- The point of "authority" is that certain persons have been approved by the community (and its leaders -- like, by three bishops) to lead. And I believe that they are consecrated and blessed in their leadership by the Spirit. And that implies that they're ahead of the neophyte. Submission to these people is biblical.

    At bottom, one has to make a step of trust (remember the Rowan Williams book)?

  3. My question was a purely practical one. Presumably, one can make a mistake and adopt an ineffacatious (or even harmful) spiritual practice. Therefore, some retroactive analysis is warranted when adopting a spiritual practice. When the time comes for that analysis, how will you recognize if the spiritual practice truly has lead to some kind of spiritual advancement?

    Your answer—which seems very in alignment with your orthodox-patristic approach—ultimately boils down to "ask a higher-in-the-church-hierarchy (presumably more spiritually advanced) authority and go with what they say". Which is at least a very workable answer.

    The next interesting question to ask would be how *they* determine whether or not your spiritual practice is working. Repeat until you've hit the top of the mortal church hierarchy. But given that you're a neophyte, that's not the kind of answer you can be expected to answer.

  4. I can answer that question fine, neophyte or not. This isn't some kind of "passing the buck because I'm oh so low-down in the hierarchy and it's super-duper secret business I'm not supposed to know about." cop-out. It's not like it's the Masons. Or the Mormons. (We had one chat with the LDS missionaries in college and they answered every question with "you'll have to ask the elders about that" which makes one wonder what they heck they're supposed to be doing as missionaries...)

    When I talk about people being "in authority" it's not "authority" by means of a totalitarian exercise of power (by asserting things like "oh, you don't need to know any reasons; I make all the decisions and you just nod and obey"). Deferring to authority is more an admission that if we all started out by knowing how to recognize and adequately define/describe something like "Christian love", then we wouldn't much need to do any kind of spiritual practice in the first place. We'd just live almost perfectly -- with a few occasional slip-ups from bad habits of sin.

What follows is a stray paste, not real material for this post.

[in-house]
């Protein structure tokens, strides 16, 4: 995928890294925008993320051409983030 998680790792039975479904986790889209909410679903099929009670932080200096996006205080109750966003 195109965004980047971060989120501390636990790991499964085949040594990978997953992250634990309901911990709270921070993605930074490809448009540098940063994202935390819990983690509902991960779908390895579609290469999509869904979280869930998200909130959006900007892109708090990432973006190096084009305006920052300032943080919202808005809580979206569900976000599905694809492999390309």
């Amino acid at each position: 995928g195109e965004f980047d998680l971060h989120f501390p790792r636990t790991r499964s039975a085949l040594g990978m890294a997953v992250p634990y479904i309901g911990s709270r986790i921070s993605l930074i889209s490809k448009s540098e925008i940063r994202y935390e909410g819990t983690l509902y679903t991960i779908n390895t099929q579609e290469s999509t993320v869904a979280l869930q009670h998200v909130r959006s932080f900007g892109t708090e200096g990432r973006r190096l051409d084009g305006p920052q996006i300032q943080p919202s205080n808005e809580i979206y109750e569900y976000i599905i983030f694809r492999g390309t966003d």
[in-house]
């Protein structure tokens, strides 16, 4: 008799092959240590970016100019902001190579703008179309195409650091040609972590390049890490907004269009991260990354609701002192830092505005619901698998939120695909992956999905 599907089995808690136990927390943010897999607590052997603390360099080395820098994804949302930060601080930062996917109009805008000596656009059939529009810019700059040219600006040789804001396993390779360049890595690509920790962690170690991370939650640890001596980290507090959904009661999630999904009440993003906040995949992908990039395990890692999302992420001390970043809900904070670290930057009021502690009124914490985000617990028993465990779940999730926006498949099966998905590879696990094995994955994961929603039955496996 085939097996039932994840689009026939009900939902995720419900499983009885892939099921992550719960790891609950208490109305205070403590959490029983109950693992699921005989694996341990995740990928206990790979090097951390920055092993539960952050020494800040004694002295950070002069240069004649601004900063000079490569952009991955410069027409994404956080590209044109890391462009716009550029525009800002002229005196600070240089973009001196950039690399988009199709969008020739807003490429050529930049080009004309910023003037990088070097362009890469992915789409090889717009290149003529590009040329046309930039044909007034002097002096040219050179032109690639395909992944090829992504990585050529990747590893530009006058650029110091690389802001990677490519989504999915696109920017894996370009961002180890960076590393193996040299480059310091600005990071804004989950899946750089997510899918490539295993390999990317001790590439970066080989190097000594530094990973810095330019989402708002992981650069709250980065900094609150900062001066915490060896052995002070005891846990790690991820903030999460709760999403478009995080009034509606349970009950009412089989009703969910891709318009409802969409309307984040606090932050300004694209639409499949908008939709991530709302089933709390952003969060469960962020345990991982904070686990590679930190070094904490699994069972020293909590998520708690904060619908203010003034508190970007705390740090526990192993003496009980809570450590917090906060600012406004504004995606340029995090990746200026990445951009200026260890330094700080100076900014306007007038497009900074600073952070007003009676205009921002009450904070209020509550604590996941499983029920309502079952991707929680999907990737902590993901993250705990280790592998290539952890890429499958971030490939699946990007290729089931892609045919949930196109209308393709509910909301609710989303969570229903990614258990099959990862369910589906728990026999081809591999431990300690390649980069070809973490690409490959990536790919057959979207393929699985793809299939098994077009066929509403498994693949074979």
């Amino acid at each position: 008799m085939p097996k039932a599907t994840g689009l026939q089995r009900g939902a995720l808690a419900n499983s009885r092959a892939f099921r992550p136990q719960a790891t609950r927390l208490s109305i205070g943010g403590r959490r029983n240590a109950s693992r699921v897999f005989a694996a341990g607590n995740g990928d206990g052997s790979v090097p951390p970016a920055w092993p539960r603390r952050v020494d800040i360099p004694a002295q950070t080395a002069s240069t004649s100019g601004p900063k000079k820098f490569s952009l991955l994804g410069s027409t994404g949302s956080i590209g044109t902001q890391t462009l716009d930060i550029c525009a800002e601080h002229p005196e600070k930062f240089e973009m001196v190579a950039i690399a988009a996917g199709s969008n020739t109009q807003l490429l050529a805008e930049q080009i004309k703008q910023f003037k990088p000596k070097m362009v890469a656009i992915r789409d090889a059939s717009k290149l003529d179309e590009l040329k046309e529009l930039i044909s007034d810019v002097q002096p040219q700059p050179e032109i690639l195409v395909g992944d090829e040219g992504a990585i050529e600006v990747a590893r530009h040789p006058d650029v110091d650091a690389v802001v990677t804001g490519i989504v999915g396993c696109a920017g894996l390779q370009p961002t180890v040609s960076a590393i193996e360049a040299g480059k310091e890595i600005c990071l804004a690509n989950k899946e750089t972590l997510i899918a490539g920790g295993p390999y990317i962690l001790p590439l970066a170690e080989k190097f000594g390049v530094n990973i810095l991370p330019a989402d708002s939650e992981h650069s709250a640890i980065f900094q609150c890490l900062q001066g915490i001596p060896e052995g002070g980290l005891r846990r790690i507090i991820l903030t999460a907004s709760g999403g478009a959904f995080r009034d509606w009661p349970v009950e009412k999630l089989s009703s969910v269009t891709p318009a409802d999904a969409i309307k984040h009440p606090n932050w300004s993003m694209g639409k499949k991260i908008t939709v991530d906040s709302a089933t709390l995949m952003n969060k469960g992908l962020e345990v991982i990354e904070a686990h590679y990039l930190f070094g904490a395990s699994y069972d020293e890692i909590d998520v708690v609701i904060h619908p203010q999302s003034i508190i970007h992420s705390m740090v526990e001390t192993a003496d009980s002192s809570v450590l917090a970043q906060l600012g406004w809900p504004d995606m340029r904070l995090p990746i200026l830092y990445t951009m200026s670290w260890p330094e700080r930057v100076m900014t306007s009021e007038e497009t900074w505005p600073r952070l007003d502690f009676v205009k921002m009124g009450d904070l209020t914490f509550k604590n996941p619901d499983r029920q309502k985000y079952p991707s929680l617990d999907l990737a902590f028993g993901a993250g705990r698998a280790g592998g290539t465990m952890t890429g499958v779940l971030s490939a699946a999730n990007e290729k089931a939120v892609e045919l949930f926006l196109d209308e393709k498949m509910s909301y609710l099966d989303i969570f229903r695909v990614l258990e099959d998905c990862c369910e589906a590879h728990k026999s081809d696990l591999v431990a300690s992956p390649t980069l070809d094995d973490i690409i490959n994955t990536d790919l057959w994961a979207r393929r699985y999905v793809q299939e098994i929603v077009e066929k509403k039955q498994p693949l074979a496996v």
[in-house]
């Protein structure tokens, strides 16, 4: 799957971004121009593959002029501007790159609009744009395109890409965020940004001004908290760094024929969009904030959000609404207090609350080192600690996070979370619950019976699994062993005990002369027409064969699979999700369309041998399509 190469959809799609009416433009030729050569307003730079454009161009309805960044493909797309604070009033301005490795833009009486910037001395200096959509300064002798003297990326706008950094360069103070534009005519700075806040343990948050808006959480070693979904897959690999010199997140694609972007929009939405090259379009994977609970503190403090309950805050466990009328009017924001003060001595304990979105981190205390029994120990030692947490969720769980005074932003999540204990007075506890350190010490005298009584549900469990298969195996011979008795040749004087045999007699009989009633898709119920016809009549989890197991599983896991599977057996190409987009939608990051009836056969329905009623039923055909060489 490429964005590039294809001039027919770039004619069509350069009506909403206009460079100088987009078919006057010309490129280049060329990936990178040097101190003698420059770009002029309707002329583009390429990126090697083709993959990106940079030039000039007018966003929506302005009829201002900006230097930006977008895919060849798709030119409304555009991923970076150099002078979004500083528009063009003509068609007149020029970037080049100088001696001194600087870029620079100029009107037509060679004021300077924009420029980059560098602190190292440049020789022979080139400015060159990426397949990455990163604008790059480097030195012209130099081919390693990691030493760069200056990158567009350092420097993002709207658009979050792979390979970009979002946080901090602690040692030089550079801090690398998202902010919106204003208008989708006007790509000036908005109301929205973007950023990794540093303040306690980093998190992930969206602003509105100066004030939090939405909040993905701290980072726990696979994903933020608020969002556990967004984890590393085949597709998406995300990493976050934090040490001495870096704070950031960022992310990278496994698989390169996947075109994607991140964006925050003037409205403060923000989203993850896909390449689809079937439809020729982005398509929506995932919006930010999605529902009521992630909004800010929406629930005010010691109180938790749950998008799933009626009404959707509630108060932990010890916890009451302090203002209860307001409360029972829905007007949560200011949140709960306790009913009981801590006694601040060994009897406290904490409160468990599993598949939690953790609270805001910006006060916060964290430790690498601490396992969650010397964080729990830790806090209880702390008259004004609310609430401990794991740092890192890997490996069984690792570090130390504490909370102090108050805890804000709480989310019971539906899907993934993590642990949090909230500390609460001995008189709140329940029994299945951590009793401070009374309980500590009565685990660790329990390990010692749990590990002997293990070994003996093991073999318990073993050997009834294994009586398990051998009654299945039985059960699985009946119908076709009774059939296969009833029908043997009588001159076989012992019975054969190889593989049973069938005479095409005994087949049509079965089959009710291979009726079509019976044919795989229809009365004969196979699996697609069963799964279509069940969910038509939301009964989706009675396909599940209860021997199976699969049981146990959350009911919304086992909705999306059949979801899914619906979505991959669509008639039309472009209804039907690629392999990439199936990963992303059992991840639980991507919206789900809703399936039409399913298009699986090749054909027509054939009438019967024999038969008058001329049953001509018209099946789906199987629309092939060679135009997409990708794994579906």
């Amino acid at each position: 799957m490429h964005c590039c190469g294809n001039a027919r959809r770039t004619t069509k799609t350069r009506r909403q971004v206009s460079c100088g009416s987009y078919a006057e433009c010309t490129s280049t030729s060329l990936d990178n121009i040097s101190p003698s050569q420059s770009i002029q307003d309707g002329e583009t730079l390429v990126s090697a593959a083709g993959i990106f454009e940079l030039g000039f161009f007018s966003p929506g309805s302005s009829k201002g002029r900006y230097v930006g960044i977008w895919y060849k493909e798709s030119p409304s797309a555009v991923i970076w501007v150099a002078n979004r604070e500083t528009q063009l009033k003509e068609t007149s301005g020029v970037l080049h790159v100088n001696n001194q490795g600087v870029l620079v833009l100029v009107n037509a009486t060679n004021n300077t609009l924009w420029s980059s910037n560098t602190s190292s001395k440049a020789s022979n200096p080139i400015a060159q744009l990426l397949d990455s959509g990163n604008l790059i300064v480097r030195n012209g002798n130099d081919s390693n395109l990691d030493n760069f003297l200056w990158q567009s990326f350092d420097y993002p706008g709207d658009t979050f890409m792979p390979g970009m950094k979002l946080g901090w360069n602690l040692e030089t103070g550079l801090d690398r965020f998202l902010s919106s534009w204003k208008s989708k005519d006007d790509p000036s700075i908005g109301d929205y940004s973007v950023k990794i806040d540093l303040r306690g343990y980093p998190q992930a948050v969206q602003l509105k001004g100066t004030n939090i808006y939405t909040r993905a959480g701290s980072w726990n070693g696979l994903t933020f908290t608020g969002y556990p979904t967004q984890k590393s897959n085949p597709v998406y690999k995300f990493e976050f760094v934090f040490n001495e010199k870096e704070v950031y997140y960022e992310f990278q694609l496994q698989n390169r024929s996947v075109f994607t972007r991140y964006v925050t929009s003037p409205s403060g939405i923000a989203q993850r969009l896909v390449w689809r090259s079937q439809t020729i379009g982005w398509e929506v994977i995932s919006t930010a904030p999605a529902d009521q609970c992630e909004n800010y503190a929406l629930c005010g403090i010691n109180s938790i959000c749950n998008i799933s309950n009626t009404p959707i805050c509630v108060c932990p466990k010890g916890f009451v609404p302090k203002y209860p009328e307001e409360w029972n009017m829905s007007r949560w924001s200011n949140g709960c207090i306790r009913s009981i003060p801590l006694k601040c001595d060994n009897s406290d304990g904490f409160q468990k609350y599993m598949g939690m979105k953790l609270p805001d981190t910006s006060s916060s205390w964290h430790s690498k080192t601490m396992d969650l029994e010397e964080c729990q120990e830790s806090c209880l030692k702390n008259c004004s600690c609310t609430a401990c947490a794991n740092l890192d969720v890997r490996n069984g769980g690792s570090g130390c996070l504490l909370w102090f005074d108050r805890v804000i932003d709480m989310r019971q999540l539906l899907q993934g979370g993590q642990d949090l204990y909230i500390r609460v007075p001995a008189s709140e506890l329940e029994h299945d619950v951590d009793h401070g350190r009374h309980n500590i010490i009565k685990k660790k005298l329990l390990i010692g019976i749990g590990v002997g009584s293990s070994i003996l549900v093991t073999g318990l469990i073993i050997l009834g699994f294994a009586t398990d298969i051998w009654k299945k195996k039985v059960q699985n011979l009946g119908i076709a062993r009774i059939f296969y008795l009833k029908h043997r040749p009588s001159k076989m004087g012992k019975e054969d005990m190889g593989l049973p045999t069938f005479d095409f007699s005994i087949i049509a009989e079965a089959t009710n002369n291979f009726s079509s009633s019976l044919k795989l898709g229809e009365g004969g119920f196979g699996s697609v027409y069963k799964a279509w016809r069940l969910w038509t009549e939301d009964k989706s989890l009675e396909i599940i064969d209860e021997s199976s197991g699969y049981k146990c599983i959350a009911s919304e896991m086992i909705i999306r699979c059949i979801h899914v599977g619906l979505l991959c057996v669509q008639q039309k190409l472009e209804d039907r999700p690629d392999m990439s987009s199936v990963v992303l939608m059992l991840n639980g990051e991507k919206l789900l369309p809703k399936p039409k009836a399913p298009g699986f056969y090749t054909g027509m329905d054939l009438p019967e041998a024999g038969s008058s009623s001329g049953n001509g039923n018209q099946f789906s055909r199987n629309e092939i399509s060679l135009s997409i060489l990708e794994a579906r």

Certainly these people are not perfect either, nor do I claim that they know God perfectly. They are liable to error. But they have been doing it longer. And there's a line of continuity -- those who are in authority and leadership were approved and authorized by those who were in authority over them and so on back through history. The idea is that Jesus taught the disciples and they taught others and so on down. The transmission is certainly not perfect. But the guidelines are more likely to be faithful to the actual reality of Christ as the Incarnate Logos than what you'd get if you go commune with God by yourself and root around in the Bible by yourself and make up some criteria by which to judge the "Christlikeness" of your life while you're still in a place of relative ignorance.